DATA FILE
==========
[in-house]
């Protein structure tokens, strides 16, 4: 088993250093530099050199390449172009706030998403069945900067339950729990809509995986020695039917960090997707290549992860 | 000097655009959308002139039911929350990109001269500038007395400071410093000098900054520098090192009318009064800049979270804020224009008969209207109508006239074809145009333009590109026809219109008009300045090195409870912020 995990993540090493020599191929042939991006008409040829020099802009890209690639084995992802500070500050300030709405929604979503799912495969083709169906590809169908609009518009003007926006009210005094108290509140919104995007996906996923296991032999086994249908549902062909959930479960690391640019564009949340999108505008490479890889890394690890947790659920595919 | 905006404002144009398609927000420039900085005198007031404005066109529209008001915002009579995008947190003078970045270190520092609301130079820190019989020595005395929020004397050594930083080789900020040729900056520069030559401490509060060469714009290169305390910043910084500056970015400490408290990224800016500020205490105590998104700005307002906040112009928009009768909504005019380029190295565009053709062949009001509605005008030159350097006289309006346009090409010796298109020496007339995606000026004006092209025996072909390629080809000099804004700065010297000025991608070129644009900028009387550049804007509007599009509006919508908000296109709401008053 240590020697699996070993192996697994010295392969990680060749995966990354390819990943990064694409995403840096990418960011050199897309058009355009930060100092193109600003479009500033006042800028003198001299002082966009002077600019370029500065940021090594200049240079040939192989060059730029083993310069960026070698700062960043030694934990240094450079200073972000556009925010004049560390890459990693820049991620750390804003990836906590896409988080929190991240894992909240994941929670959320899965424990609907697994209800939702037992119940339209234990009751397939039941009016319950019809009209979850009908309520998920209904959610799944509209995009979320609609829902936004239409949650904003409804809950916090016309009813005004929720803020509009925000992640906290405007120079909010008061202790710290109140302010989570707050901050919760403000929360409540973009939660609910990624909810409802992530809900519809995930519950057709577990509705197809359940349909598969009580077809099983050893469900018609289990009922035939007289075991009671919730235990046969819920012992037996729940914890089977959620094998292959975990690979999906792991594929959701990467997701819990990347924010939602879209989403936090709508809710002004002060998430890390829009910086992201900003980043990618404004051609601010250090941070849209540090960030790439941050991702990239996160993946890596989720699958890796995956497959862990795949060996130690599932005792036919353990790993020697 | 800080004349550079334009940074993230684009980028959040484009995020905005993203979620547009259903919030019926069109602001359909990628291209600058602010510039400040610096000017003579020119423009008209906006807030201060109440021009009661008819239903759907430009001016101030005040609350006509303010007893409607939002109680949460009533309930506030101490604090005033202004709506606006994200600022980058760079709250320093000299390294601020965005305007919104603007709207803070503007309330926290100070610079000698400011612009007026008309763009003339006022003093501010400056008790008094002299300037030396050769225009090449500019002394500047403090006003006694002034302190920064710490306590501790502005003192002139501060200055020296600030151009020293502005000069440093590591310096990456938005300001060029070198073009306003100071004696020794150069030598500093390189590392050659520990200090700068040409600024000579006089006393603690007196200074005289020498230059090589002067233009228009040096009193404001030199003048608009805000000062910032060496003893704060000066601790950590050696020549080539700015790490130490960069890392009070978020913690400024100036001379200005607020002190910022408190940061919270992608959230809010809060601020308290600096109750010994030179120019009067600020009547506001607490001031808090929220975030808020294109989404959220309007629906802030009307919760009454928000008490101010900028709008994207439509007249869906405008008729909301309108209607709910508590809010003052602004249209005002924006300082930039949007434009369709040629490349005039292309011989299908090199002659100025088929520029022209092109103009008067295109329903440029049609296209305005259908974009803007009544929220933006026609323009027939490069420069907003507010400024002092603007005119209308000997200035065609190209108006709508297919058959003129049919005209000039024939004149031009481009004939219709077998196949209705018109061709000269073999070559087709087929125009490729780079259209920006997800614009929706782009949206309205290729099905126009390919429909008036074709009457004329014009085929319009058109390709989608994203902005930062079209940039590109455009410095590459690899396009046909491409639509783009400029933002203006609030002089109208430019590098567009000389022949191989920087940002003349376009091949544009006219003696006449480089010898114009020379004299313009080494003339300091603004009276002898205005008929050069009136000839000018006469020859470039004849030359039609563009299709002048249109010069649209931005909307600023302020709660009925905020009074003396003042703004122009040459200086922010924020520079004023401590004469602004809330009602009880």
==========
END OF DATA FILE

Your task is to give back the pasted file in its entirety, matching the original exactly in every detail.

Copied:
[in-house]
């Protein structure tokens, strides 16, 4: 088993250093530099050199390449172009706030998403069945900067339950729990809509995986020695039917960090997707290549992860 | 000097655009959308002139039911929350990109001269500038007395400071410093000098900054520098090192009318009064800049979270804020224009008969209207109508006239074809145009333009590109026809219109008009300045090195409870912020 995990993540090493020599191929042939991006008409040829020099802009890209690639084995992802500070500050300030709405929604979503799912495969083709169906590809169908609009518009003007926006009210005094108290509140919104995007996906996923296991032999086994249908549902062909959930479960690391640019564009949340999108505008490479890889890394690890947790659920595919 | 905006404002144009398609927000420039900085005198007031404005066109529209008001915002009579995008947190003078970045270190520092609301130079820190019989020595005395929020004397050594930083080789900020040729900056520069030559401490509060060469714009290169305390910043910084500056970015400490408290990224800016500020205490105590998104700005307002906040112009928009009768909504005019380029190295565009053709062949009001509605005008030159350097006289309006346009090409010796298109020496007339995606000026004006092209025996072909390629080809000099804004700065010297000025991608070129644009900028009387550049804007509007599009509006919508908000296109709401008053 240590020697699996070993192996697994010295392969990680060749995966990354390819990943990064694409995403840096990418960011050199897309058009355009930060100092193109600003479009500033006042800028003198001299002082966009002077600019370029500065940021090594200049240079040939192989060059730029083993310069960026070698700062960043030694934990240094450079200073972000556009925010004049560390890459990693820049991620750390804003990836906590896409988080929190991240894992909240994941929670959320899965424990609907697994209800939702037992119940339209234990009751397939039941009016319950019809009209979850009908309520998920209904959610799944509209995009979320609609829902936004239409949650904003409804809950916090016309009813005004929720803020509009925000992640906290405007120079909010008061202790710290109140302010989570707050901050919760403000929360409540973009939660609910990624909810409802992530809900519809995930519950057709577990509705197809359940349909598969009580077809099983050893469900018609289990009922035939007289075991009671919730235990046969819920012992037996729940914890089977959620094998292959975990690979999906792991594929959701990467997701819990990347924010939602879209989403936090709508809710002004002060998430890390829009910086992201900003980043990618404004051609601010250090941070849209540090960030790439941050991702990239996160993946890596989720699958890796995956497959862990795949060996130690599932005792036919353990790993020697 | 800080004349550079334009940074993230684009980028959040484009995020905005993203979620547009259903919030019926069109602001359909990628291209600058602010510039400040610096000017003579020119423009008209906006807030201060109440021009009661008819239903759907430009001016101030005040609350006509303010007893409607939002109680949460009533309930506030101490604090005033202004709506606006994200600022980058760079709250320093000299390294601020965005305007919104603007709207803070503007309330926290100070610079000698400011612009007026008309763009003339006022003093501010400056008790008094002299300037030396050769225009090449500019002394500047403090006003006694002034302190920064710490306590501790502005003192002139501060200055020296600030151009020293502005000069440093590591310096990456938005300001060029070198073009306003100071004696020794150069030598500093390189590392050659520990200090700068040409600024000579006089006393603690007196200074005289020498230059090589002067233009228009040096009193404001030199003048608009805000000062910032060496003893704060000066601790950590050696020549080539700015790490130490960069890392009070978020913690400024100036001379200005607020002190910022408190940061919270992608959230809010809060601020308290600096109750010994030179120019009067600020009547506001607490001031808090929220975030808020294109989404959220309007629906802030009307919760009454928000008490101010900028709008994207439509007249869906405008008729909301309108209607709910508590809010003052602004249209005002924006300082930039949007434009369709040629490349005039292309011989299908090199002659100025088929520029022209092109103009008067295109329903440029049609296209305005259908974009803007009544929220933006026609323009027939490069420069907003507010400024002092603007005119209308000997200035065609190209108006709508297919058959003129049919005209000039024939004149031009481009004939219709077998196949209705018109061709000269073999070559087709087929125009490729780079259209920006997800614009929706782009949206309205290729099905126009390919429909008036074709009457004329014009085929319009058109390709989608994203902005930062079209940039590109455009410095590459690899396009046909491409639509783009400029933002203006609030002089109208430019590098567009000389022949191989920087940002003349376009091949544009006219003696006449480089010898114009020379004299313009080494003339300091603004009276002898205005008929050069009136000839000018006469020859470039004849030359039609563009299709002048249109010069649209931005909307600023302020709660009925905020009074003396003042703004122009040459200086922010924020520079004023401590004469602004809330009602009880």